Monday, September 29, 2003

It all begins again...

Today was the first day of classes back here at the University of Chicago. I’m on a kind of manic high right now, from all of the overwhelming geekiness surrounding me.

For example: The introductory session of Biology 101 devolved into a debate on whether we can create a reasonable criteria for “life” which excludes such things as certain computer programs. Reproduction, use of energy, growth, interaction with the environment- these things can happen in computers too!

For example: The reading list for my European Civilization class comes to 18 books for 10 weeks, with five full textbooks, source documents like “The Rule of St. Benedict”, “In Praise of Folly” by Erasmus, and Marco Polo’s “Travels”. This is hard-core Core class reading. If only it weren’t quite so expensive.

For example: I just finished an office-hours session with five first-years desperate to figure out Proof by Contradiction. I love teaching, or even this facsimile thereof. I’m worried about the students, as the instructor has serious problems with intelligibility and pace. But I’ll help the best I can.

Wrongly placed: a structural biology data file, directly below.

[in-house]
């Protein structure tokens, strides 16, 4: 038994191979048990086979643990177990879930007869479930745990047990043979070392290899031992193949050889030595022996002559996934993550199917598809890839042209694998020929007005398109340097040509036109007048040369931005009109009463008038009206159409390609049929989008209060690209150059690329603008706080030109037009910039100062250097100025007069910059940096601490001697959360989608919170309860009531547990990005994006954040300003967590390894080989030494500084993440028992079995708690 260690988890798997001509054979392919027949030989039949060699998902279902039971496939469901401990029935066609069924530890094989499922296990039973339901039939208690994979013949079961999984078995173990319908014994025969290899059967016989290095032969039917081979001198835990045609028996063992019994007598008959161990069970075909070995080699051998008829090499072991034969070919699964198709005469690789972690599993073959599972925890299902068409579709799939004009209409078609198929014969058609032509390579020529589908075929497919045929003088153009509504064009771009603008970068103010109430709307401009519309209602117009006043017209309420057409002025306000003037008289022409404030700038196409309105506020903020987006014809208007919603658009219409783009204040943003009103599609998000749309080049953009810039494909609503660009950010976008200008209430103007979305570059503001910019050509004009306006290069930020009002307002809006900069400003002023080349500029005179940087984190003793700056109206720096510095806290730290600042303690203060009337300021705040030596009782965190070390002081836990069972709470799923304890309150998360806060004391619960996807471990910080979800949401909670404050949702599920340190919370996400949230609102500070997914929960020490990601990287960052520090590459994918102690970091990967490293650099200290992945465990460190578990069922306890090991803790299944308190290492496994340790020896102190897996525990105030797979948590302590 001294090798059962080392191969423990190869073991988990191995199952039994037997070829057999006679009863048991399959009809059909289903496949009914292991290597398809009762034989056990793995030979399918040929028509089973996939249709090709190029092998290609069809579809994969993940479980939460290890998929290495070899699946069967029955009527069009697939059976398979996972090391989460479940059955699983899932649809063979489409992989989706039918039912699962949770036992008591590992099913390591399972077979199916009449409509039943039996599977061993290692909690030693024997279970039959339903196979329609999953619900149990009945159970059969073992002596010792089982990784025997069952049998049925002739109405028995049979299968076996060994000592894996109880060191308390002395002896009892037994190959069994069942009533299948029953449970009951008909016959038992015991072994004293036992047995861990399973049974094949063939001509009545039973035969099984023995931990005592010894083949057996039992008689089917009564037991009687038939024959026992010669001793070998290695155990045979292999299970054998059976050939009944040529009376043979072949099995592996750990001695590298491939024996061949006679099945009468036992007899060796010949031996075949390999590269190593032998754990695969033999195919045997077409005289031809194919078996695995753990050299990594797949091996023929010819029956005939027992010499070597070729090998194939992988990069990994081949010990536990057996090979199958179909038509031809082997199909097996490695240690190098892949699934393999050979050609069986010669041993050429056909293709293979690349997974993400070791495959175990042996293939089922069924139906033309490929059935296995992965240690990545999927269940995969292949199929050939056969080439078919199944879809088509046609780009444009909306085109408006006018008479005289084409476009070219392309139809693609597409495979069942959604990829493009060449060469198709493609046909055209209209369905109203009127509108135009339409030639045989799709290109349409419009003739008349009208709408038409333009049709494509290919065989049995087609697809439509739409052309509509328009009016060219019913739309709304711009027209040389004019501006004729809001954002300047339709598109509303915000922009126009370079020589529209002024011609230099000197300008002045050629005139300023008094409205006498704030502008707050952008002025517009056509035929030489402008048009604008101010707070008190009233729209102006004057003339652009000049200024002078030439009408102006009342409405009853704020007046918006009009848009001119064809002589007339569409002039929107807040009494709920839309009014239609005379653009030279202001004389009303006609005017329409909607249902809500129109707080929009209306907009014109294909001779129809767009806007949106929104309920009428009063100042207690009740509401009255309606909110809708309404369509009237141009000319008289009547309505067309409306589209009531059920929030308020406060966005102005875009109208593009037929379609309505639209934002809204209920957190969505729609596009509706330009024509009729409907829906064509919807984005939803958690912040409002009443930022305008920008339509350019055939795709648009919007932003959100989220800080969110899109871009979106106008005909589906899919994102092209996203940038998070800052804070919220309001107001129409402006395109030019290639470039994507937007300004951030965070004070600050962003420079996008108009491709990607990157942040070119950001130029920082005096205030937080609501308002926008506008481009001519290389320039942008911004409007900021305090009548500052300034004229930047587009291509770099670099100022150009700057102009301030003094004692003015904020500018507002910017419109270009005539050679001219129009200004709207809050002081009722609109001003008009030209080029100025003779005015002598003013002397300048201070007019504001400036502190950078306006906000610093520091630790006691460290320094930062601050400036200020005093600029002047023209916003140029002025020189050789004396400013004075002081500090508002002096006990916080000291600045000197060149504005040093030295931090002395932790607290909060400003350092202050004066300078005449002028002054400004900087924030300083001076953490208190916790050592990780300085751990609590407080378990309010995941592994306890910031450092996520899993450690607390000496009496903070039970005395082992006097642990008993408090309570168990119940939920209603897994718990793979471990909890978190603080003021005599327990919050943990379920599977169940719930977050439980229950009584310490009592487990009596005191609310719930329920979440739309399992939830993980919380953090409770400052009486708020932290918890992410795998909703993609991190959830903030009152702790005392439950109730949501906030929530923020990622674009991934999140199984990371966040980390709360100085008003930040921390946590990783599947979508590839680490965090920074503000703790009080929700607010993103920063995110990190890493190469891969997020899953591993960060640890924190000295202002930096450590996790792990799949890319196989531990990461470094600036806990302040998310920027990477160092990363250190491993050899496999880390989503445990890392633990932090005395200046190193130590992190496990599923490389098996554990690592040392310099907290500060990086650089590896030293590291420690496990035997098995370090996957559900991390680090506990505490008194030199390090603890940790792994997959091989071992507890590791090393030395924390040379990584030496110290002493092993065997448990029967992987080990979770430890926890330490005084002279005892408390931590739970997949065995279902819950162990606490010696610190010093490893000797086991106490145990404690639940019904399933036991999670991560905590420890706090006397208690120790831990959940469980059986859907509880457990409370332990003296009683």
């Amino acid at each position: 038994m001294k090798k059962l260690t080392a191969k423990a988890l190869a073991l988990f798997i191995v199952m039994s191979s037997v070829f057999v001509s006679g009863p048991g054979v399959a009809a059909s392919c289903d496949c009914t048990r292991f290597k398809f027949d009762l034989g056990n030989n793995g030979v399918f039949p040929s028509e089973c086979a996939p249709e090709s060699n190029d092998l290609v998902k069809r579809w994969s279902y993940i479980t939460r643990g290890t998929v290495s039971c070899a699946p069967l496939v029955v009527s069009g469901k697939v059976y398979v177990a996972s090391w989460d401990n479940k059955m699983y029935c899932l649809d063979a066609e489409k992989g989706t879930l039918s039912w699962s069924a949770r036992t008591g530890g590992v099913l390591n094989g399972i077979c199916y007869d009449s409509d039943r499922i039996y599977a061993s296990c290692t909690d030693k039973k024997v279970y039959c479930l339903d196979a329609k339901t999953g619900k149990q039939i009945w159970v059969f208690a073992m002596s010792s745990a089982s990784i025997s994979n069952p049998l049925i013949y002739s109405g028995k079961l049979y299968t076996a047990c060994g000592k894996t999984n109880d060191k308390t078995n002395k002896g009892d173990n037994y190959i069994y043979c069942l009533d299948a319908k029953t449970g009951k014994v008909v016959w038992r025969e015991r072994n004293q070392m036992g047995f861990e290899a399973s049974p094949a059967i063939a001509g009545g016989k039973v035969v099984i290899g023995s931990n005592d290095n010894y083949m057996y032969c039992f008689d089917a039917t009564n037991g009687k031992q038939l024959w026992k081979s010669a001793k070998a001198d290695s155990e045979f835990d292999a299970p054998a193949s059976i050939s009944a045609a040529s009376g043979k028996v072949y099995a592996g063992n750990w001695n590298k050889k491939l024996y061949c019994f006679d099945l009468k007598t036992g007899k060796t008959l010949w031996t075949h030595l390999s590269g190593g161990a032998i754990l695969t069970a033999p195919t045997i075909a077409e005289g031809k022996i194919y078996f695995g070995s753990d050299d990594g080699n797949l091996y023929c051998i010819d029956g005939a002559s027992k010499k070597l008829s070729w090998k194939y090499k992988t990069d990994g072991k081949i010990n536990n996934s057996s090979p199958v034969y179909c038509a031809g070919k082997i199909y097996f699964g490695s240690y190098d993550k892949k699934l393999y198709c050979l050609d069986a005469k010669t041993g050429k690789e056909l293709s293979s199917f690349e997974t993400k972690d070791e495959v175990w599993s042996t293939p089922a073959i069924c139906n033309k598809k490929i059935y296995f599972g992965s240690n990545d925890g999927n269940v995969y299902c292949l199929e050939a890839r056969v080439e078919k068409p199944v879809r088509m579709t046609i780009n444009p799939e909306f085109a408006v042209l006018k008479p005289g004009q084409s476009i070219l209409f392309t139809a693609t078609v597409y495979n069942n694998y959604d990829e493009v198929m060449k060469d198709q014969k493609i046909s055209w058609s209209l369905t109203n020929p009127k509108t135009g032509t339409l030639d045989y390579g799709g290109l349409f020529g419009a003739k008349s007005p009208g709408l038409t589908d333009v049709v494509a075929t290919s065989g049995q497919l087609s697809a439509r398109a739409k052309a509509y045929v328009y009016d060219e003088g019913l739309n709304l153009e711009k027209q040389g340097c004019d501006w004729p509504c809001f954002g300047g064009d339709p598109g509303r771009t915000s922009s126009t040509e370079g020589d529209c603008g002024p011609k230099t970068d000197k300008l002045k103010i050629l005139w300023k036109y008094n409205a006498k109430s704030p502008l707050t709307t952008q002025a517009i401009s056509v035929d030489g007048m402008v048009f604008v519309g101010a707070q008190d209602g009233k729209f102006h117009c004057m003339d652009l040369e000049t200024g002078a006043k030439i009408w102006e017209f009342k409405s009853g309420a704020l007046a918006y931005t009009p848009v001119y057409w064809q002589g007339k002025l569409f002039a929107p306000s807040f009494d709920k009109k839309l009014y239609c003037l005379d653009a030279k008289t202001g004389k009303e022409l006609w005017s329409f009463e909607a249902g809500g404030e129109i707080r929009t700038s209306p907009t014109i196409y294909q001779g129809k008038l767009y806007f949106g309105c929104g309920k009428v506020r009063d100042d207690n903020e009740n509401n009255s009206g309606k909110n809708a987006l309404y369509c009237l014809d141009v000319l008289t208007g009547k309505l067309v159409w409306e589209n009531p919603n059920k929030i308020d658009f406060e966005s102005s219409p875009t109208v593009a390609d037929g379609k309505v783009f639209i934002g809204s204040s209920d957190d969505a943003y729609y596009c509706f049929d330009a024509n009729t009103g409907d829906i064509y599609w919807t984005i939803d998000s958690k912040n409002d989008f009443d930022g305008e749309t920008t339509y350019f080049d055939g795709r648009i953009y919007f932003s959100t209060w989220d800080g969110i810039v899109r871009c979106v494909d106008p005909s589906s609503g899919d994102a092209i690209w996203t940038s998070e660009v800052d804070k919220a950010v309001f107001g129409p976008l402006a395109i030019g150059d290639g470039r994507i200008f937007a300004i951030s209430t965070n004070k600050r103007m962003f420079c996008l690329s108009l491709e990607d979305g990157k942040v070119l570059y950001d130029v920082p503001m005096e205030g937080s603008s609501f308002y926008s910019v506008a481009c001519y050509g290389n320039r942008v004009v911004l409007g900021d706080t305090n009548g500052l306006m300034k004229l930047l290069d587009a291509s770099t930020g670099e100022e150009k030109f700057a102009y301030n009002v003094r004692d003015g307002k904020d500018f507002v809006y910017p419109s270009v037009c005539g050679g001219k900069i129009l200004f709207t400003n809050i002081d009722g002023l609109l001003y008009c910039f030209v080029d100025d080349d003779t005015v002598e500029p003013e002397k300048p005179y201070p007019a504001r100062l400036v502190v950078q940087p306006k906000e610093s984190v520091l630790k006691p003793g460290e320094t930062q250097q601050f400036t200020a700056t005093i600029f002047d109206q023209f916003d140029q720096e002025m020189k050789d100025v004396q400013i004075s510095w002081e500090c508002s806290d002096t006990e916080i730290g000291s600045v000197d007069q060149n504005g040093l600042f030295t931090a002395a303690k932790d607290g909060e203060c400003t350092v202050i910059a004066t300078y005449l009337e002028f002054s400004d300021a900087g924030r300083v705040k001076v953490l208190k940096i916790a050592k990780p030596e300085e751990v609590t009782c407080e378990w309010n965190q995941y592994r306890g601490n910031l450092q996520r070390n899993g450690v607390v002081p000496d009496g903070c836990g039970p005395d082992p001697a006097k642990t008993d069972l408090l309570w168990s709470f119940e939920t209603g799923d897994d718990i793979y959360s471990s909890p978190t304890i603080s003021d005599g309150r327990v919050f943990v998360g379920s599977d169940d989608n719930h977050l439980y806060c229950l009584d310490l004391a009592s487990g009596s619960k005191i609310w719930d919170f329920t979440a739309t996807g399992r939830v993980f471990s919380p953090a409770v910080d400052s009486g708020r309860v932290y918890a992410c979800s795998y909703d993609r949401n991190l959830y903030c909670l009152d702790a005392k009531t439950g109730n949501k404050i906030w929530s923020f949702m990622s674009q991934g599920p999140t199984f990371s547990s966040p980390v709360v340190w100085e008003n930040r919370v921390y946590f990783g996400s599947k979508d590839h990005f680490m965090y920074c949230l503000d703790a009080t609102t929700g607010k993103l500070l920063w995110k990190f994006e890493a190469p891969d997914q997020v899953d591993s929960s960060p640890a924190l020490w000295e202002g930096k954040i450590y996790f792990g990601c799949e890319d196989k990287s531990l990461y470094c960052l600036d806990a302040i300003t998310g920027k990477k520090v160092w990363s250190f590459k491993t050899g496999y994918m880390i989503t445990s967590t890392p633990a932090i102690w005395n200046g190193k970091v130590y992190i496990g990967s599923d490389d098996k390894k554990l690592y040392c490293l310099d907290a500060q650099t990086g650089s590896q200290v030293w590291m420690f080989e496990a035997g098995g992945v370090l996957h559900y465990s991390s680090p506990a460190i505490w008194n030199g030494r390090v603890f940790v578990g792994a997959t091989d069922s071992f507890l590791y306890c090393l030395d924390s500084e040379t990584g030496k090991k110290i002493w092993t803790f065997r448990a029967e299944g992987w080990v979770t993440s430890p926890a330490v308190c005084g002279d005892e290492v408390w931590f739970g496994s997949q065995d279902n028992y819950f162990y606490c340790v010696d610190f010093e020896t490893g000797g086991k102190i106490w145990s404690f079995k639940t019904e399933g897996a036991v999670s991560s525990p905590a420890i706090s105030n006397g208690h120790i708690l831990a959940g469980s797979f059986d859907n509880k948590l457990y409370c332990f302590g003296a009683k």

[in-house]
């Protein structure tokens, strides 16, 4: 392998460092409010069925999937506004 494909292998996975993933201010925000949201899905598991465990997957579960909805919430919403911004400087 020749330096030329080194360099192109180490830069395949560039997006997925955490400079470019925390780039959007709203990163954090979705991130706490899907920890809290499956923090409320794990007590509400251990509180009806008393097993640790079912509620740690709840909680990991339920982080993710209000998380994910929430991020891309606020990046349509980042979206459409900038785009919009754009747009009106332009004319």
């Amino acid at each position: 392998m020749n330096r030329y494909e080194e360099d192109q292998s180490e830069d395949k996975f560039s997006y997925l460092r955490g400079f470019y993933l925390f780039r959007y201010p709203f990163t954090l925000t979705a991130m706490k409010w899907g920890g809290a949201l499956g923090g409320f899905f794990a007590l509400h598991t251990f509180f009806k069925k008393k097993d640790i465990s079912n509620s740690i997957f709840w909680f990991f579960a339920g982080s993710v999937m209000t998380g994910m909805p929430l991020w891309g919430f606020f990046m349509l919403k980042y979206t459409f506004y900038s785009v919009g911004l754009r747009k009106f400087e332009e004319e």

For example: Today, I heard one of the most enlightening theological homilies, as the priest read from St. Gregory the Great on angels. We have so often represented angels in art and culture that we have this warped halo-and-winged idea of what Michael, Gabriel and Raphael are. Read this for the best philosophical explanation I've ever found (scroll down to the second reading).

I’m all unpacked and ready to roll, except for the backpack that I left at home. There was a lot of confusion when packing, and we didn’t leave for Chicago until 8 PM. In the driving rain. I’m glad we made it safe.

And thanks to all who have been praying for my family. My grandmother’s in the hospital, and we’re all very worried for her.